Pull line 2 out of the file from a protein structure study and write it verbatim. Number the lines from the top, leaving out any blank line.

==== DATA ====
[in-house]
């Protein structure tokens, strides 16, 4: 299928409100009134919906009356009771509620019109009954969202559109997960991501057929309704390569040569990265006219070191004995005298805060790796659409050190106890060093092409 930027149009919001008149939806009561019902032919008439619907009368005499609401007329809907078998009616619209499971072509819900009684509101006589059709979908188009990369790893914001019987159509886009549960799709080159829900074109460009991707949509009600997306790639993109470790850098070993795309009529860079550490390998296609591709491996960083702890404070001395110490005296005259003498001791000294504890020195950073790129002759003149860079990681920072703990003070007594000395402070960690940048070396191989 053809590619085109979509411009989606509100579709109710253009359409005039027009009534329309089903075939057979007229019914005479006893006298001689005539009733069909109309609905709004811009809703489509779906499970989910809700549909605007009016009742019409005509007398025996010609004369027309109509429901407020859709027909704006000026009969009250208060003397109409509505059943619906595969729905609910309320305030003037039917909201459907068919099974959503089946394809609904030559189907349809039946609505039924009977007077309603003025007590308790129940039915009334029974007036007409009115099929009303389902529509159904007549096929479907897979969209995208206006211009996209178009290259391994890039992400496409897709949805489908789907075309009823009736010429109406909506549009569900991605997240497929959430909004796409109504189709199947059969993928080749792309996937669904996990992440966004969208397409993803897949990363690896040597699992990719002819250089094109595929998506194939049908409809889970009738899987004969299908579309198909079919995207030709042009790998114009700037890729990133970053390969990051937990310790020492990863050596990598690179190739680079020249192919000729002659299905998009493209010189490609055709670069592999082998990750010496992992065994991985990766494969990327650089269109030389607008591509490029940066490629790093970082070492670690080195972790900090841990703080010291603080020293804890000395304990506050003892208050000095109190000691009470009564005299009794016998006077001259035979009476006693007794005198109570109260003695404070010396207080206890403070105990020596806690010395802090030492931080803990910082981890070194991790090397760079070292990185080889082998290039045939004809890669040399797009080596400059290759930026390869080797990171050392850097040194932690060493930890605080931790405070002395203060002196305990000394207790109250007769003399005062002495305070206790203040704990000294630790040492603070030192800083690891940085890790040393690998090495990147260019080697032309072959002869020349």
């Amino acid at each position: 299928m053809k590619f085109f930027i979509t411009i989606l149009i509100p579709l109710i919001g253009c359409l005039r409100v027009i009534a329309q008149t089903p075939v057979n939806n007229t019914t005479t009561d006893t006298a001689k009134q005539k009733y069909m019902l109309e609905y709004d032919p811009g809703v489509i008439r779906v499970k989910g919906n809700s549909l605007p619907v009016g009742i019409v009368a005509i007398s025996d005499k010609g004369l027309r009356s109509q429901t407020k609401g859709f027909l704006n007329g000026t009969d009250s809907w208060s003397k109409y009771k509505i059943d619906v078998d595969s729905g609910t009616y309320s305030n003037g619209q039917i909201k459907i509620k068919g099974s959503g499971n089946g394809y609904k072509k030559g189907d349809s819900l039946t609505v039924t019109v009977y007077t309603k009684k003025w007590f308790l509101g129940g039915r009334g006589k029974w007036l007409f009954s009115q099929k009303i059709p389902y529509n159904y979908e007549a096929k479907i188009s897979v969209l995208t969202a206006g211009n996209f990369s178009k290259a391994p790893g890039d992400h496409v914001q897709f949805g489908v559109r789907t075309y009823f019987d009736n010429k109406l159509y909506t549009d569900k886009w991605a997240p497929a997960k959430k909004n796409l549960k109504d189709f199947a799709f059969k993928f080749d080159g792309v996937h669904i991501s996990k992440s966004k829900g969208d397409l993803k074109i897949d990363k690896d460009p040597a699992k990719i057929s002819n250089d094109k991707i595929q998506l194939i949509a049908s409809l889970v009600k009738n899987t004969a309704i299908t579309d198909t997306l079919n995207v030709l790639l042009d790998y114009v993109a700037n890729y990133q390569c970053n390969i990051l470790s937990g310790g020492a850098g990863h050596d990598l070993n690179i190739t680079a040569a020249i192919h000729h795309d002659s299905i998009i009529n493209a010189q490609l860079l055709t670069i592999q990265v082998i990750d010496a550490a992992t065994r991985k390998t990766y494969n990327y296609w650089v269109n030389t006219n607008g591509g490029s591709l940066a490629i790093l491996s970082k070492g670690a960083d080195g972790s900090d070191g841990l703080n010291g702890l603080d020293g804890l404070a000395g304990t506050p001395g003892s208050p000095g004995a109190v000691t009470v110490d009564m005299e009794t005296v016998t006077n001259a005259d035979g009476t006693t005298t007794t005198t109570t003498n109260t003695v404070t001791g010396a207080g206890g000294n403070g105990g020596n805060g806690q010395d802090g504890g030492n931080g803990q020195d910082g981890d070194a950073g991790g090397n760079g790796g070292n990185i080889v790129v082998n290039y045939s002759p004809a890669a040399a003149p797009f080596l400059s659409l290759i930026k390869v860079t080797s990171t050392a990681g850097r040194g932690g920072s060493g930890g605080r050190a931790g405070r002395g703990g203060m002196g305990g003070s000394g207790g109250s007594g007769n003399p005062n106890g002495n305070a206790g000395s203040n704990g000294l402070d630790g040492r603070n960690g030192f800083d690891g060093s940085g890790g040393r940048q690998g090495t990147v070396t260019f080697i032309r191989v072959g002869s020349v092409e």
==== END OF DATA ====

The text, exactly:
């Protein structure tokens, strides 16, 4: 299928409100009134919906009356009771509620019109009954969202559109997960991501057929309704390569040569990265006219070191004995005298805060790796659409050190106890060093092409 930027149009919001008149939806009561019902032919008439619907009368005499609401007329809907078998009616619209499971072509819900009684509101006589059709979908188009990369790893914001019987159509886009549960799709080159829900074109460009991707949509009600997306790639993109470790850098070993795309009529860079550490390998296609591709491996960083702890404070001395110490005296005259003498001791000294504890020195950073790129002759003149860079990681920072703990003070007594000395402070960690940048070396191989 053809590619085109979509411009989606509100579709109710253009359409005039027009009534329309089903075939057979007229019914005479006893006298001689005539009733069909109309609905709004811009809703489509779906499970989910809700549909605007009016009742019409005509007398025996010609004369027309109509429901407020859709027909704006000026009969009250208060003397109409509505059943619906595969729905609910309320305030003037039917909201459907068919099974959503089946394809609904030559189907349809039946609505039924009977007077309603003025007590308790129940039915009334029974007036007409009115099929009303389902529509159904007549096929479907897979969209995208206006211009996209178009290259391994890039992400496409897709949805489908789907075309009823009736010429109406909506549009569900991605997240497929959430909004796409109504189709199947059969993928080749792309996937669904996990992440966004969208397409993803897949990363690896040597699992990719002819250089094109595929998506194939049908409809889970009738899987004969299908579309198909079919995207030709042009790998114009700037890729990133970053390969990051937990310790020492990863050596990598690179190739680079020249192919000729002659299905998009493209010189490609055709670069592999082998990750010496992992065994991985990766494969990327650089269109030389607008591509490029940066490629790093970082070492670690080195972790900090841990703080010291603080020293804890000395304990506050003892208050000095109190000691009470009564005299009794016998006077001259035979009476006693007794005198109570109260003695404070010396207080206890403070105990020596806690010395802090030492931080803990910082981890070194991790090397760079070292990185080889082998290039045939004809890669040399797009080596400059290759930026390869080797990171050392850097040194932690060493930890605080931790405070002395203060002196305990000394207790109250007769003399005062002495305070206790203040704990000294630790040492603070030192800083690891940085890790040393690998090495990147260019080697032309072959002869020349």